Background

For the first part of the 20th century, Egypt was regarded as the center of cultural, intellectual and artistic production within the Arab world, and the world as whole. As for its fine arts part, a combination of extraordinary world-class artists, supported by committed patrons and genuine collectors led to placing Egypt on the frontier of art production within the regional context.

Unfortunately, this is no longer the case. Internally, the culture of art patronage disappeared and for many decades, art production with quality lagged behind. The ministry of culture who is the main and official patron for art in Egypt has unfortunately become obsolete and inefficient.

In the meantime, new regional art hubs were created taking the complete limelight away from Egypt. Dubai, Abu Dhabi, Sharjah and Doha invested handsomely behind creating top notch art fairs and biennales, attracting international auction houses, building new museums and expanding the number of commercial and non-commercial art spaces. By doing this, these new art hubs have not only succeeded in giving artists an enormous space and means to produce art of finest quality, but as well in establishing a powerful name in the art scene on a regional and an international level. Moreover, this subsequently led to successfully creating massive art and cultural tourism.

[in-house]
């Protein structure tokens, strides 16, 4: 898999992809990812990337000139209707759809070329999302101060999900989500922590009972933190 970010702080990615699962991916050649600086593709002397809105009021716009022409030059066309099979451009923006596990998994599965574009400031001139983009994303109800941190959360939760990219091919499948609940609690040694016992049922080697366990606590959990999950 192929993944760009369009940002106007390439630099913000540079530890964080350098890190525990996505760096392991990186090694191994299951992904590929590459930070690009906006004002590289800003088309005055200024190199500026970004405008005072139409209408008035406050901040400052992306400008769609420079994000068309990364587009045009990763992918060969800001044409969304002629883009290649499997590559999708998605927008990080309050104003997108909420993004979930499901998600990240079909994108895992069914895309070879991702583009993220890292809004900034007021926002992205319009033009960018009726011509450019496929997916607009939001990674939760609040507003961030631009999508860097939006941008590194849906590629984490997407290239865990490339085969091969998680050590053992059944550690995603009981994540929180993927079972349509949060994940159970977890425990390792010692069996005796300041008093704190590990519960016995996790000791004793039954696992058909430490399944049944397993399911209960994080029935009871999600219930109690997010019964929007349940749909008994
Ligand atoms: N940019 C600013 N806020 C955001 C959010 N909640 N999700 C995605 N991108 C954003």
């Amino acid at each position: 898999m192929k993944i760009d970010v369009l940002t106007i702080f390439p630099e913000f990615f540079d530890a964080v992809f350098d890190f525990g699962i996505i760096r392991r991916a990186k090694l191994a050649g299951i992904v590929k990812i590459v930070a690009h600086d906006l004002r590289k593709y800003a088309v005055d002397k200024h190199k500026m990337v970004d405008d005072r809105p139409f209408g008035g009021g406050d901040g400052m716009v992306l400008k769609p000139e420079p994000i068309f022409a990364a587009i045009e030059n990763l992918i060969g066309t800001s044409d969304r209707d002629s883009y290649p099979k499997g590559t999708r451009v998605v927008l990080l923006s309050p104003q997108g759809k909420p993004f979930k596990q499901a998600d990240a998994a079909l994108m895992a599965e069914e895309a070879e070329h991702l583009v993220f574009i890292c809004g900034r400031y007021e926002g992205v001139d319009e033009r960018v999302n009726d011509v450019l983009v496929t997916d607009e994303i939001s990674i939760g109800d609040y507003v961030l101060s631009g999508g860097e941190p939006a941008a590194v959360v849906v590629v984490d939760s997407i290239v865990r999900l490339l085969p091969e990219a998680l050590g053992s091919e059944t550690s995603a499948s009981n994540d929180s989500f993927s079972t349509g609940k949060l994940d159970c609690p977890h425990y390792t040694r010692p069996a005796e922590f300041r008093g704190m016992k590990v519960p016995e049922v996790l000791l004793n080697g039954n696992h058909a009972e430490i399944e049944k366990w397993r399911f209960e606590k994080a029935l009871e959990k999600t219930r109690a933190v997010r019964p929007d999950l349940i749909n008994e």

To create a space for Egypt within that competitive world and benefit from the astounding growth in the international art market, independent private entities with know-how need to up the ante and create events to attract international attention and support for visual arts in Egypt.

Success models such as the Gulf, Iran, Palestine and Lebanon indicate that patrons (living inside and outside the country) are crucial in creating and sustaining a flourishing art scene.